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Crews putting out hot spots from Port St. Lucie brush fire

Fire near Spanish Lakes community is 94 acres, 75% contained
The aftermath of a brush fire near the Spanish Lakes community in Port St. Lucie on May 10, 2021.jpg
Posted at 12:26 PM, May 10, 2021
and last updated 2021-05-10 14:48:13-04

PORT ST. LUCIE, Fla. — Fire crews on Monday are continuing to put out hot spots after a lightning strike sparked a brush fire in Port. St. Lucie over the weekend.

The Florida Forest Service said the fire on Dyer Road near the Spanish Lakes community is 94 acres and 75% contained.

Dozens of residents who live east of Silver Oak Drive were asked to evacuate on Sunday, and residents of Spanish Lakes were forced to shelter in place.

The fire engulfed three homes and two vehicles, but no one was hurt.

Several homes are still without power on Monday.

"There’s some scarring on this tree. This is where the lightning struck. This is the origin of the fire," said Miguel Nevarez with the Florida Forest Service.

Nevarez said a lightning strike on Friday created a chaotic Sunday for residents of the St. Lucie Gardens and Spanish Lakes communities.

"I looked out here and I'm like, we’re in trouble," said resident Chris Andrews.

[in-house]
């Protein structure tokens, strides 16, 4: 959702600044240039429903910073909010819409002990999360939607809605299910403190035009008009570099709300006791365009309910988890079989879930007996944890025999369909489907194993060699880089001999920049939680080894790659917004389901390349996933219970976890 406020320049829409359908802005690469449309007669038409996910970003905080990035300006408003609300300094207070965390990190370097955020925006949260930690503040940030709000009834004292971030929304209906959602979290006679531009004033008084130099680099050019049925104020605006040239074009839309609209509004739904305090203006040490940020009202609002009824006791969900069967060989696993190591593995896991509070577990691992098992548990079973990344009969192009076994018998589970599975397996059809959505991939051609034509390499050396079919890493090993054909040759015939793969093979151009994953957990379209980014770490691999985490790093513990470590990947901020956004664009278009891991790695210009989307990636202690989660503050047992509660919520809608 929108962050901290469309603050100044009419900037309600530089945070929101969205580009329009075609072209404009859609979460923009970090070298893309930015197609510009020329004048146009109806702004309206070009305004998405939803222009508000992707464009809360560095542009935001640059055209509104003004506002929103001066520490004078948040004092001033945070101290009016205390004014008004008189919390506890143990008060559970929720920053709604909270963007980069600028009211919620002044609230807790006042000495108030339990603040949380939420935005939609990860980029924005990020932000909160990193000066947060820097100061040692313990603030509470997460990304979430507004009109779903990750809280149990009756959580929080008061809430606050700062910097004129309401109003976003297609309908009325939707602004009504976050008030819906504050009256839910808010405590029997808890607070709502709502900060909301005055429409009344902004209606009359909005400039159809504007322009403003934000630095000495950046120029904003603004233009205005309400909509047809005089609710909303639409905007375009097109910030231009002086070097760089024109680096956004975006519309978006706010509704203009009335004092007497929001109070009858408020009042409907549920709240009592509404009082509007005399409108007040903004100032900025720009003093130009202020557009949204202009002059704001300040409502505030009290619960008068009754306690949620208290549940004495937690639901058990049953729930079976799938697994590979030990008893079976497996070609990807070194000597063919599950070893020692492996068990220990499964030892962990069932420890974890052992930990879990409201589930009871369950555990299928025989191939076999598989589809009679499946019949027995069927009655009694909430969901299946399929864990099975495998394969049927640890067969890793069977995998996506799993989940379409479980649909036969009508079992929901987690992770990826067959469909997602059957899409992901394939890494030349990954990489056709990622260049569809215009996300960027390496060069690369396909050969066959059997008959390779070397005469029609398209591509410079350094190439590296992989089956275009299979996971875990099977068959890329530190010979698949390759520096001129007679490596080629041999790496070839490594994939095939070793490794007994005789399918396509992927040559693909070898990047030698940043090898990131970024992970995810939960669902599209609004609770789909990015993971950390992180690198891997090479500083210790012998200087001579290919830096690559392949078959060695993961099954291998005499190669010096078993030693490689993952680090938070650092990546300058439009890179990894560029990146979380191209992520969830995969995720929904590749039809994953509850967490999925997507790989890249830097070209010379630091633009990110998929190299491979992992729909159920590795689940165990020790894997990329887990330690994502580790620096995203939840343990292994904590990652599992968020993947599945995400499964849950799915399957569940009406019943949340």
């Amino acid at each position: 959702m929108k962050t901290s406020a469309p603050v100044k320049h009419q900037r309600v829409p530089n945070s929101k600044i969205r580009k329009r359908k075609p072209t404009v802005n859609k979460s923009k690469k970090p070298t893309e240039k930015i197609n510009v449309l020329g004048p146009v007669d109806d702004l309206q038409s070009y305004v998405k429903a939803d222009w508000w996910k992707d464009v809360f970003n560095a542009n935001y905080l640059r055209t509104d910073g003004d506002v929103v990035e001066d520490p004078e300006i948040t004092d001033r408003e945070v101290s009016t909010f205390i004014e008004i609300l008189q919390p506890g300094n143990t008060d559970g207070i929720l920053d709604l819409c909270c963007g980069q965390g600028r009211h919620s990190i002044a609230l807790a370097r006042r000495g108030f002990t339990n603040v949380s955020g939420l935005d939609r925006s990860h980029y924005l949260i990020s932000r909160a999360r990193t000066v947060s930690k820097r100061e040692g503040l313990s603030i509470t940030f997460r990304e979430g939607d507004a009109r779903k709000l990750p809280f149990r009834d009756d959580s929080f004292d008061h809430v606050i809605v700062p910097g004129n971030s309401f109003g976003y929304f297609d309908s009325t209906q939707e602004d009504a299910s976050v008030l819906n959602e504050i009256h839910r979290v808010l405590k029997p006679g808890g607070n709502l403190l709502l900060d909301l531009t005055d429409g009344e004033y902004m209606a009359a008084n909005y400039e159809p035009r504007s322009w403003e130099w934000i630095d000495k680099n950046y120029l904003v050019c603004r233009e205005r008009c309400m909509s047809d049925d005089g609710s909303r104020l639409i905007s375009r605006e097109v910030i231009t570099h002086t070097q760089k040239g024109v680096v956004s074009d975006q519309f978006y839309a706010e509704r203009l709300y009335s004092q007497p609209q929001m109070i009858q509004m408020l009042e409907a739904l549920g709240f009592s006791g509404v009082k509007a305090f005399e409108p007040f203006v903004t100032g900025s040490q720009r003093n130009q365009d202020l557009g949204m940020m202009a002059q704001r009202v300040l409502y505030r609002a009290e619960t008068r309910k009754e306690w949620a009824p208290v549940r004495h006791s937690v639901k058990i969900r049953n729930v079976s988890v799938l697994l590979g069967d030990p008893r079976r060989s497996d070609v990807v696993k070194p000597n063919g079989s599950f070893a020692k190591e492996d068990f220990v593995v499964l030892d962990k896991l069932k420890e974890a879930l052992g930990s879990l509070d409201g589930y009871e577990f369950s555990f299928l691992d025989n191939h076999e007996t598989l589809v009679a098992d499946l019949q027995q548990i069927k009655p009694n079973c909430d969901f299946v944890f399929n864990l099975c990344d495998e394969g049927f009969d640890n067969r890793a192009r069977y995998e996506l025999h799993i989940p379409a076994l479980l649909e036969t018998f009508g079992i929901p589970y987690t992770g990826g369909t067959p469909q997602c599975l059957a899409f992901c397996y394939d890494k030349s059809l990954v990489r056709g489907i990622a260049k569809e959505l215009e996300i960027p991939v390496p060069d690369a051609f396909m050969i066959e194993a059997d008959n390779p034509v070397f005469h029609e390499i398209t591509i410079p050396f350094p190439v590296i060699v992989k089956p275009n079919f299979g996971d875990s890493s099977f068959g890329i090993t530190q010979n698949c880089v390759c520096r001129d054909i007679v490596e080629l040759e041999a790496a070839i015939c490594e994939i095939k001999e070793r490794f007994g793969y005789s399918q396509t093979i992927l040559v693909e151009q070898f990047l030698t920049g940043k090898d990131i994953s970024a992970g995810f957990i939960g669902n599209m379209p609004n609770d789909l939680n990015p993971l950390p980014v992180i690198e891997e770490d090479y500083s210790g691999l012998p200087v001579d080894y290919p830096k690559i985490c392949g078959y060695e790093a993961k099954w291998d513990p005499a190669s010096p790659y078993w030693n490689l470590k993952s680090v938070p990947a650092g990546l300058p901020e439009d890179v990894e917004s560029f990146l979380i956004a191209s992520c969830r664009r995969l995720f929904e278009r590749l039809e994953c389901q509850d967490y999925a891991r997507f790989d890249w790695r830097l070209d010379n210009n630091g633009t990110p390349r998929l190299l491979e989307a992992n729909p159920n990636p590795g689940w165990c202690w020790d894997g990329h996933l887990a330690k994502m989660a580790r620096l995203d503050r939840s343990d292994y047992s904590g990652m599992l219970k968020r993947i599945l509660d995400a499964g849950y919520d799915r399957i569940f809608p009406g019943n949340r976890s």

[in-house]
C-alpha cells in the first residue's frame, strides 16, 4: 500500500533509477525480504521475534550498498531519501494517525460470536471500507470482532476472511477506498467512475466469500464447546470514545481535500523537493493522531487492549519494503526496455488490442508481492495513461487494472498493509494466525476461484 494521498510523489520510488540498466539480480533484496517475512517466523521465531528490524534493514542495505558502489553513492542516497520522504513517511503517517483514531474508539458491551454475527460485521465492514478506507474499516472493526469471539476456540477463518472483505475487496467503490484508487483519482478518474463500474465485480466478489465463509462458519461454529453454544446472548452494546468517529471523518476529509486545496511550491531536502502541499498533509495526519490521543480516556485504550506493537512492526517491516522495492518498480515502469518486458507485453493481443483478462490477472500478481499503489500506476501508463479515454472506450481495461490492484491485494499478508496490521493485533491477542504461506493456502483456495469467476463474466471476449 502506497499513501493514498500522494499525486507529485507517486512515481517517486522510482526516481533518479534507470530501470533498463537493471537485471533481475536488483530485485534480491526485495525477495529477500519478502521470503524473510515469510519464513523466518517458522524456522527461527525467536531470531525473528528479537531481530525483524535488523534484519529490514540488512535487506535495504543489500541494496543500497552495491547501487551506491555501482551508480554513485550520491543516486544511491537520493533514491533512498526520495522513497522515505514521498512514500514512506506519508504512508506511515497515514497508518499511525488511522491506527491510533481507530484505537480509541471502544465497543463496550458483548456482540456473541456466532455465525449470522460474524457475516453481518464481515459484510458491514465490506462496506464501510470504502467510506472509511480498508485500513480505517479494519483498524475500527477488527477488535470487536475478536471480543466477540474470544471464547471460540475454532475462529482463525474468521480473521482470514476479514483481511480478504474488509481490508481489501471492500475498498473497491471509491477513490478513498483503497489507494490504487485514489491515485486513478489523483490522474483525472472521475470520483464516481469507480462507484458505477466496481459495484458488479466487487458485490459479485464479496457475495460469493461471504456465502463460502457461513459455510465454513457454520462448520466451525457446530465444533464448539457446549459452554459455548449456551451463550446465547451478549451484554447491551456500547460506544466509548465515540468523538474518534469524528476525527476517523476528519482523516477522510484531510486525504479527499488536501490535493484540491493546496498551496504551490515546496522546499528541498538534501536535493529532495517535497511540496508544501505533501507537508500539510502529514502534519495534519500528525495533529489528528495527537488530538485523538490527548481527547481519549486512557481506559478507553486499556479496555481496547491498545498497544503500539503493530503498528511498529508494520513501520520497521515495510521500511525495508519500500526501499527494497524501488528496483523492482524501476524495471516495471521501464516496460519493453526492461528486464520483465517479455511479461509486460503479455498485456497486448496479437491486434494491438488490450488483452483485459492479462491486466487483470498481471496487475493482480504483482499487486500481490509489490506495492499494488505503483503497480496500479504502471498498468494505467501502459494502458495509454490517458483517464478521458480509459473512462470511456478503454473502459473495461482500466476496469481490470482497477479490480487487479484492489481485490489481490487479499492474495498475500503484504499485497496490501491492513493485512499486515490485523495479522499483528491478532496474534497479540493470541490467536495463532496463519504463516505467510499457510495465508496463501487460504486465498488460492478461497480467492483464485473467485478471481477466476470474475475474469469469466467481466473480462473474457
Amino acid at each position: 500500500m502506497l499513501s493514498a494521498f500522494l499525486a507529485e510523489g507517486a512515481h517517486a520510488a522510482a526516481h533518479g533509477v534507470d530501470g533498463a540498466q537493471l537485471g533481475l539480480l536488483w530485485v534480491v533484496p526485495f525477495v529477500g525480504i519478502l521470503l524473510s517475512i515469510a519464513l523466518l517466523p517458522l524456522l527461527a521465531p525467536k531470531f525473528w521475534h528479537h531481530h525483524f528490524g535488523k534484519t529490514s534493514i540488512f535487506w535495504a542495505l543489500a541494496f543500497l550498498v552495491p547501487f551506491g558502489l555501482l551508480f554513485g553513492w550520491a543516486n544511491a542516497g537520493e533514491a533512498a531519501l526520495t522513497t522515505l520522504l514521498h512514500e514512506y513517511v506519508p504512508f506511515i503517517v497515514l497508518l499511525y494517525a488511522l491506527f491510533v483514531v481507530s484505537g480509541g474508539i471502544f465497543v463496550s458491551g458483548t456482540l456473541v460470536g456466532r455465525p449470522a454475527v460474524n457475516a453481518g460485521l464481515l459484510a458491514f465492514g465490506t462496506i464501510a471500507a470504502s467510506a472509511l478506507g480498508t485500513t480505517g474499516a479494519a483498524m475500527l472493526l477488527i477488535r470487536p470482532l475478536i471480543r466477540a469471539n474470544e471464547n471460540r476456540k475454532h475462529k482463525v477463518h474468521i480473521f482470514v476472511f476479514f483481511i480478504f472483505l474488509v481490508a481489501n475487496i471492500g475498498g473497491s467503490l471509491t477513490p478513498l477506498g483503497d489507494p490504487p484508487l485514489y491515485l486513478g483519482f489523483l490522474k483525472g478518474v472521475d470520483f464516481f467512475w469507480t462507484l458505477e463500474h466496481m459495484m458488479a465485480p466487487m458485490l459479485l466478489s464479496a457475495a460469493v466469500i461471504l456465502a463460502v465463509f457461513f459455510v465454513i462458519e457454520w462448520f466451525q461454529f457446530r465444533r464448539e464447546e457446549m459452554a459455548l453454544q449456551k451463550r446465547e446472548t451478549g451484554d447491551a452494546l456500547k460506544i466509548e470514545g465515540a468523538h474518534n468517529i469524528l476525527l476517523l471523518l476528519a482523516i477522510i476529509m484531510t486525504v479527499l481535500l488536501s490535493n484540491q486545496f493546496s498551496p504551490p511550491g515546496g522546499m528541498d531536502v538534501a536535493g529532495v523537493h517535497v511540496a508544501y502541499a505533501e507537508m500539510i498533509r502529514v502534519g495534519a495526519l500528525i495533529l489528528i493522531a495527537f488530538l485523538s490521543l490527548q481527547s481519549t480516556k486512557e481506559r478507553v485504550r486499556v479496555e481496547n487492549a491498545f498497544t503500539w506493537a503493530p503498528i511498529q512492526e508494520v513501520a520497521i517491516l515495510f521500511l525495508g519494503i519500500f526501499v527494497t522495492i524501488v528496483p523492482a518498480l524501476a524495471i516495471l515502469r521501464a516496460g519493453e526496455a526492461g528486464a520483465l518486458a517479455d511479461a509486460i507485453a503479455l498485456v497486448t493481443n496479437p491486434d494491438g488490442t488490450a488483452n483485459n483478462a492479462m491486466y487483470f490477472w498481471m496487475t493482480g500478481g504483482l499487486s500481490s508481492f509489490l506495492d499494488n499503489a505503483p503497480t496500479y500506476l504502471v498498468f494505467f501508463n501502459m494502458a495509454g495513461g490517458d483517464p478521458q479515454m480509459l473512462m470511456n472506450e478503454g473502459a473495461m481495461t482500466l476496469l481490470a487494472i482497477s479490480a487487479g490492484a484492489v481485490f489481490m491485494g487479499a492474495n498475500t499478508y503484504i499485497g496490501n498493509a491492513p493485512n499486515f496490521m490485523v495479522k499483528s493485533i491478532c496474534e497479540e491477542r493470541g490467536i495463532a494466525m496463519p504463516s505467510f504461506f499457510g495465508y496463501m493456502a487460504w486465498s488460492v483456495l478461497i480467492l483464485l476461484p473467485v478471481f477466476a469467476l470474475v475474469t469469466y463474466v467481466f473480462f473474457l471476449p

Andrews grabbed her pets and her husband's remains and evacuated for several hours. She spent Monday spraying water on her back deck.

"Running hose on roof all night because it’s shingle and that stuff will sit and it will eventually melt through and there goes your roof," Andrews said.

More than two dozen fire suppression units have spent the past two days monitoring the scene.

"The areas they want to burn off naturally, we’re letting that happen. But where we’re getting a little too close to the line or spots over, we’re putting those out," said Chief Nate Spera with the St. Lucie County Fire District.

The Florida Forest Service said the fire is a reminder that as lightning becomes more common as we approach the summer months, homeowners should maintain some defensible space and a buffer between their home and any nearby wild land.

"The fact that fire hasn’t been out here in decades so fuel loading is insane, so there are all kinds of fuels that are receptive to burn," said David Grubich with the Florida Forest Service.

Another concern for homeowners in St. Lucie Gardens is that there are no hydrants in their community and some dirt roads with just one way in and out, so they’re hoping the winds stay in their favor.